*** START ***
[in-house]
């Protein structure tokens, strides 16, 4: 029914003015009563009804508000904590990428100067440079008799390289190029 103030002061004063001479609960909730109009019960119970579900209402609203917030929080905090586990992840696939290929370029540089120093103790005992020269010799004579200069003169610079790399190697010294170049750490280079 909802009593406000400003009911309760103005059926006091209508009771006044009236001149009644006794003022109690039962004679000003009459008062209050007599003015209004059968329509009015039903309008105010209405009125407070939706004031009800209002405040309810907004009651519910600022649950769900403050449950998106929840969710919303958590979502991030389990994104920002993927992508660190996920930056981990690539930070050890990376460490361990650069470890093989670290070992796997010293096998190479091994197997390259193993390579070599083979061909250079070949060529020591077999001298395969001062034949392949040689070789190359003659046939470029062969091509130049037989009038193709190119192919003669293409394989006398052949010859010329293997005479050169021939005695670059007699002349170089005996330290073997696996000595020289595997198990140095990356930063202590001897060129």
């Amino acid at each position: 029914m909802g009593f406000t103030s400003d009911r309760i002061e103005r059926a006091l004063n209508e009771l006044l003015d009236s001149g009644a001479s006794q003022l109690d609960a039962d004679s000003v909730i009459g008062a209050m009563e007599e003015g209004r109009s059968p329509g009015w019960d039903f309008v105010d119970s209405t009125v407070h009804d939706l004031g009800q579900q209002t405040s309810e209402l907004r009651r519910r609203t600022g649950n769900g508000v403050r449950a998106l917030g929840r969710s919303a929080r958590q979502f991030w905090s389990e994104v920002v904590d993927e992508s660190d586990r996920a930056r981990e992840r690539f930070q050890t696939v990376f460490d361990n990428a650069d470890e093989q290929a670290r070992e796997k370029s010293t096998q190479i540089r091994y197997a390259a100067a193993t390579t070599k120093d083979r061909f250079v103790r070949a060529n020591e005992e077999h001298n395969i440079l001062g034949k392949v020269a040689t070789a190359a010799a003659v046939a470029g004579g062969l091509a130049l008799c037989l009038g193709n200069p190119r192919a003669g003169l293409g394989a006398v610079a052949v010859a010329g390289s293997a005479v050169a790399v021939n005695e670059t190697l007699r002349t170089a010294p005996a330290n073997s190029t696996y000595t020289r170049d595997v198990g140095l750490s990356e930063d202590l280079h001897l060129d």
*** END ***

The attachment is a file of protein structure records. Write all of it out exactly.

[in-house]
């Protein structure tokens, strides 16, 4: 029914003015009563009804508000904590990428100067440079008799390289190029 103030002061004063001479609960909730109009019960119970579900209402609203917030929080905090586990992840696939290929370029540089120093103790005992020269010799004579200069003169610079790399190697010294170049750490280079 909802009593406000400003009911309760103005059926006091209508009771006044009236001149009644006794003022109690039962004679000003009459008062209050007599003015209004059968329509009015039903309008105010209405009125407070939706004031009800209002405040309810907004009651519910600022649950769900403050449950998106929840969710919303958590979502991030389990994104920002993927992508660190996920930056981990690539930070050890990376460490361990650069470890093989670290070992796997010293096998190479091994197997390259193993390579070599083979061909250079070949060529020591077999001298395969001062034949392949040689070789190359003659046939470029062969091509130049037989009038193709190119192919003669293409394989006398052949010859010329293997005479050169021939005695670059007699002349170089005996330290073997696996000595020289595997198990140095990356930063202590001897060129």
């Amino acid at each position: 029914m909802g009593f406000t103030s400003d009911r309760i002061e103005r059926a006091l004063n209508e009771l006044l003015d009236s001149g009644a001479s006794q003022l109690d609960a039962d004679s000003v909730i009459g008062a209050m009563e007599e003015g209004r109009s059968p329509g009015w019960d039903f309008v105010d119970s209405t009125v407070h009804d939706l004031g009800q579900q209002t405040s309810e209402l907004r009651r519910r609203t600022g649950n769900g508000v403050r449950a998106l917030g929840r969710s919303a929080r958590q979502f991030w905090s389990e994104v920002v904590d993927e992508s660190d586990r996920a930056r981990e992840r690539f930070q050890t696939v990376f460490d361990n990428a650069d470890e093989q290929a670290r070992e796997k370029s010293t096998q190479i540089r091994y197997a390259a100067a193993t390579t070599k120093d083979r061909f250079v103790r070949a060529n020591e005992e077999h001298n395969i440079l001062g034949k392949v020269a040689t070789a190359a010799a003659v046939a470029g004579g062969l091509a130049l008799c037989l009038g193709n200069p190119r192919a003669g003169l293409g394989a006398v610079a052949v010859a010329g390289s293997a005479v050169a790399v021939n005695e670059t190697l007699r002349t170089a010294p005996a330290n073997s190029t696996y000595t020289r170049d595997v198990g140095l750490s990356e930063d202590l280079h001897l060129d």